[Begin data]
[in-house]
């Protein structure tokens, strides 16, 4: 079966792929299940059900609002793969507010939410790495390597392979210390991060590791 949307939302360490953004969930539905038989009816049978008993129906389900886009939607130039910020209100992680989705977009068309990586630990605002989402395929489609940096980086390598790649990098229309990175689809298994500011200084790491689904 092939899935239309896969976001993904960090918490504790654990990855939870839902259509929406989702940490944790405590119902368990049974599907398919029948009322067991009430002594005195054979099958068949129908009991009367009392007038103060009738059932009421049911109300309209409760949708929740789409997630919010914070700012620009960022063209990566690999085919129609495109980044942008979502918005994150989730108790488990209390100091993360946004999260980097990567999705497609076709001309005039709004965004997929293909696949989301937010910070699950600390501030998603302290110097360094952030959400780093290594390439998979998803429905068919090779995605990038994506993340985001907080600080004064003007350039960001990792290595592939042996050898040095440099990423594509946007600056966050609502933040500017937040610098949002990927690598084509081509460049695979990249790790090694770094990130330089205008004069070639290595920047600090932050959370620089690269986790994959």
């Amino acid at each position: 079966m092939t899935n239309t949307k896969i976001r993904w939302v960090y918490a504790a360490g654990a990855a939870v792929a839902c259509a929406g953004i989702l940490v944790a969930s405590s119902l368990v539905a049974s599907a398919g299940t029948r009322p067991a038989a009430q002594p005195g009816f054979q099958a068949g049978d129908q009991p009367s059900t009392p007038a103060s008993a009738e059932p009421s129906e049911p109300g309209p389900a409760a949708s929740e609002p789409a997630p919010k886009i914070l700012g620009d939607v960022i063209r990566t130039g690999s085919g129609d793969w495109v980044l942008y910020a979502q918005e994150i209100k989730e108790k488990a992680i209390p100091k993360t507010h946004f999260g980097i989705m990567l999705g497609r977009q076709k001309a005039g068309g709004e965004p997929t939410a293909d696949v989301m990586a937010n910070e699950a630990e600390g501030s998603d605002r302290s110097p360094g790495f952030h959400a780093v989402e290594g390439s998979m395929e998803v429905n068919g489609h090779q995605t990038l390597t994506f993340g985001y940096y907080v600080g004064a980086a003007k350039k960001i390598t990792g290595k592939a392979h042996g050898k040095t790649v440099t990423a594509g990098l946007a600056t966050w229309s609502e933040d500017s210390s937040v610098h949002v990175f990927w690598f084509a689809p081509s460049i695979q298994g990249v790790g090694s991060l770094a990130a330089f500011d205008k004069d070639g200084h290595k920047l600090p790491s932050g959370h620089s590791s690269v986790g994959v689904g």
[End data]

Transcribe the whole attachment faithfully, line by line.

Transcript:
[in-house]
């Protein structure tokens, strides 16, 4: 079966792929299940059900609002793969507010939410790495390597392979210390991060590791 949307939302360490953004969930539905038989009816049978008993129906389900886009939607130039910020209100992680989705977009068309990586630990605002989402395929489609940096980086390598790649990098229309990175689809298994500011200084790491689904 092939899935239309896969976001993904960090918490504790654990990855939870839902259509929406989702940490944790405590119902368990049974599907398919029948009322067991009430002594005195054979099958068949129908009991009367009392007038103060009738059932009421049911109300309209409760949708929740789409997630919010914070700012620009960022063209990566690999085919129609495109980044942008979502918005994150989730108790488990209390100091993360946004999260980097990567999705497609076709001309005039709004965004997929293909696949989301937010910070699950600390501030998603302290110097360094952030959400780093290594390439998979998803429905068919090779995605990038994506993340985001907080600080004064003007350039960001990792290595592939042996050898040095440099990423594509946007600056966050609502933040500017937040610098949002990927690598084509081509460049695979990249790790090694770094990130330089205008004069070639290595920047600090932050959370620089690269986790994959």
């Amino acid at each position: 079966m092939t899935n239309t949307k896969i976001r993904w939302v960090y918490a504790a360490g654990a990855a939870v792929a839902c259509a929406g953004i989702l940490v944790a969930s405590s119902l368990v539905a049974s599907a398919g299940t029948r009322p067991a038989a009430q002594p005195g009816f054979q099958a068949g049978d129908q009991p009367s059900t009392p007038a103060s008993a009738e059932p009421s129906e049911p109300g309209p389900a409760a949708s929740e609002p789409a997630p919010k886009i914070l700012g620009d939607v960022i063209r990566t130039g690999s085919g129609d793969w495109v980044l942008y910020a979502q918005e994150i209100k989730e108790k488990a992680i209390p100091k993360t507010h946004f999260g980097i989705m990567l999705g497609r977009q076709k001309a005039g068309g709004e965004p997929t939410a293909d696949v989301m990586a937010n910070e699950a630990e600390g501030s998603d605002r302290s110097p360094g790495f952030h959400a780093v989402e290594g390439s998979m395929e998803v429905n068919g489609h090779q995605t990038l390597t994506f993340g985001y940096y907080v600080g004064a980086a003007k350039k960001i390598t990792g290595k592939a392979h042996g050898k040095t790649v440099t990423a594509g990098l946007a600056t966050w229309s609502e933040d500017s210390s937040v610098h949002v990175f990927w690598f084509a689809p081509s460049i695979q298994g990249v790790g090694s991060l770094a990130a330089f500011d205008k004069d070639g200084h290595k920047l600090p790491s932050g959370h620089s590791s690269v986790g994959v689904g």